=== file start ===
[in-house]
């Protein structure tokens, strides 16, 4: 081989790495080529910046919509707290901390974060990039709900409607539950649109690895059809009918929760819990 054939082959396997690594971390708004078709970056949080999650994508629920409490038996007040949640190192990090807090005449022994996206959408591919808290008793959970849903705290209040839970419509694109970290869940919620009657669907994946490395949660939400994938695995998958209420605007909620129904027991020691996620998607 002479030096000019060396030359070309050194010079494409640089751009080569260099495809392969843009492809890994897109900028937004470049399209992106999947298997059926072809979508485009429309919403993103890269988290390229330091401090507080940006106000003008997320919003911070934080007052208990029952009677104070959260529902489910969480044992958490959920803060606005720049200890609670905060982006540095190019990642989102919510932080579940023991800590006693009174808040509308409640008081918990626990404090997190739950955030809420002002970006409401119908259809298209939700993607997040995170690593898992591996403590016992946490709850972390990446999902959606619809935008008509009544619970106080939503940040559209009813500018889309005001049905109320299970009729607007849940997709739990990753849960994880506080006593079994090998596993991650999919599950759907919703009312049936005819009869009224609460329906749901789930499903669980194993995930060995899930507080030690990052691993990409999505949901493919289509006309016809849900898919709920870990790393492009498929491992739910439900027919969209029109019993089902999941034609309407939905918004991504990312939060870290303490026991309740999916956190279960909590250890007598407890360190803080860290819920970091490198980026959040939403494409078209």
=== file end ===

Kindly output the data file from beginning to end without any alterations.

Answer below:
[in-house]
């Protein structure tokens, strides 16, 4: 081989790495080529910046919509707290901390974060990039709900409607539950649109690895059809009918929760819990 054939082959396997690594971390708004078709970056949080999650994508629920409490038996007040949640190192990090807090005449022994996206959408591919808290008793959970849903705290209040839970419509694109970290869940919620009657669907994946490395949660939400994938695995998958209420605007909620129904027991020691996620998607 002479030096000019060396030359070309050194010079494409640089751009080569260099495809392969843009492809890994897109900028937004470049399209992106999947298997059926072809979508485009429309919403993103890269988290390229330091401090507080940006106000003008997320919003911070934080007052208990029952009677104070959260529902489910969480044992958490959920803060606005720049200890609670905060982006540095190019990642989102919510932080579940023991800590006693009174808040509308409640008081918990626990404090997190739950955030809420002002970006409401119908259809298209939700993607997040995170690593898992591996403590016992946490709850972390990446999902959606619809935008008509009544619970106080939503940040559209009813500018889309005001049905109320299970009729607007849940997709739990990753849960994880506080006593079994090998596993991650999919599950759907919703009312049936005819009869009224609460329906749901789930499903669980194993995930060995899930507080030690990052691993990409999505949901493919289509006309016809849900898919709920870990790393492009498929491992739910439900027919969209029109019993089902999941034609309407939905918004991504990312939060870290303490026991309740999916956190279960909590250890007598407890360190803080860290819920970091490198980026959040939403494409078209």